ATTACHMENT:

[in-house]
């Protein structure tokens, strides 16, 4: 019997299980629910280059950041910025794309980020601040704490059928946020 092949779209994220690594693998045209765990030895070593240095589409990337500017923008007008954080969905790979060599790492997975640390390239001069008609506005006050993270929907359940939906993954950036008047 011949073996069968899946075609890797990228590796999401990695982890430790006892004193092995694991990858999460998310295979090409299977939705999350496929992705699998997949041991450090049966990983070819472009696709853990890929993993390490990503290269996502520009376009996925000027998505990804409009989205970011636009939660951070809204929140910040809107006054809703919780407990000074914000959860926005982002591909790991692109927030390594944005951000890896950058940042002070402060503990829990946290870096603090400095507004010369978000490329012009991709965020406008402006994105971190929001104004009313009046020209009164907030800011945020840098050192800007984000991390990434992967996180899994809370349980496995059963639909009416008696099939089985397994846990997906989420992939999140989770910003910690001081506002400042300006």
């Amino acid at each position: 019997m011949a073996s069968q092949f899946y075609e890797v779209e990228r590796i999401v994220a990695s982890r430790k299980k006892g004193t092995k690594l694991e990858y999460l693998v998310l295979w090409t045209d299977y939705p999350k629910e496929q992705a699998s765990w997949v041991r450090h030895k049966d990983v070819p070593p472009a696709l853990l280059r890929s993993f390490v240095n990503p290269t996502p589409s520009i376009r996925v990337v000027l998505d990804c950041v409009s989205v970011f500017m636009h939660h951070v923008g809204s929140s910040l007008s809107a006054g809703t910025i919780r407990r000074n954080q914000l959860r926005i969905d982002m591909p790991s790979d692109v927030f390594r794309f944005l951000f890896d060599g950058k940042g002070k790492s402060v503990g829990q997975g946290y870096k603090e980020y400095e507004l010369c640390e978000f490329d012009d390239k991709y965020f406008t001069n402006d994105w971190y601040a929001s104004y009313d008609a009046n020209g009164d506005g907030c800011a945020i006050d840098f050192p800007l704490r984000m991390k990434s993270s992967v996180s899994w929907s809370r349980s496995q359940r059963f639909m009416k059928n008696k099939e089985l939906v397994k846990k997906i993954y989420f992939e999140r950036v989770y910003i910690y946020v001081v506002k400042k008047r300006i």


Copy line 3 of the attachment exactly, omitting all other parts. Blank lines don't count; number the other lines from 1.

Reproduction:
């Amino acid at each position: 019997m011949a073996s069968q092949f899946y075609e890797v779209e990228r590796i999401v994220a990695s982890r430790k299980k006892g004193t092995k690594l694991e990858y999460l693998v998310l295979w090409t045209d299977y939705p999350k629910e496929q992705a699998s765990w997949v041991r450090h030895k049966d990983v070819p070593p472009a696709l853990l280059r890929s993993f390490v240095n990503p290269t996502p589409s520009i376009r996925v990337v000027l998505d990804c950041v409009s989205v970011f500017m636009h939660h951070v923008g809204s929140s910040l007008s809107a006054g809703t910025i919780r407990r000074n954080q914000l959860r926005i969905d982002m591909p790991s790979d692109v927030f390594r794309f944005l951000f890896d060599g950058k940042g002070k790492s402060v503990g829990q997975g946290y870096k603090e980020y400095e507004l010369c640390e978000f490329d012009d390239k991709y965020f406008t001069n402006d994105w971190y601040a929001s104004y009313d008609a009046n020209g009164d506005g907030c800011a945020i006050d840098f050192p800007l704490r984000m991390k990434s993270s992967v996180s899994w929907s809370r349980s496995q359940r059963f639909m009416k059928n008696k099939e089985l939906v397994k846990k997906i993954y989420f992939e999140r950036v989770y910003i910690y946020v001081v506002k400042k008047r300006i």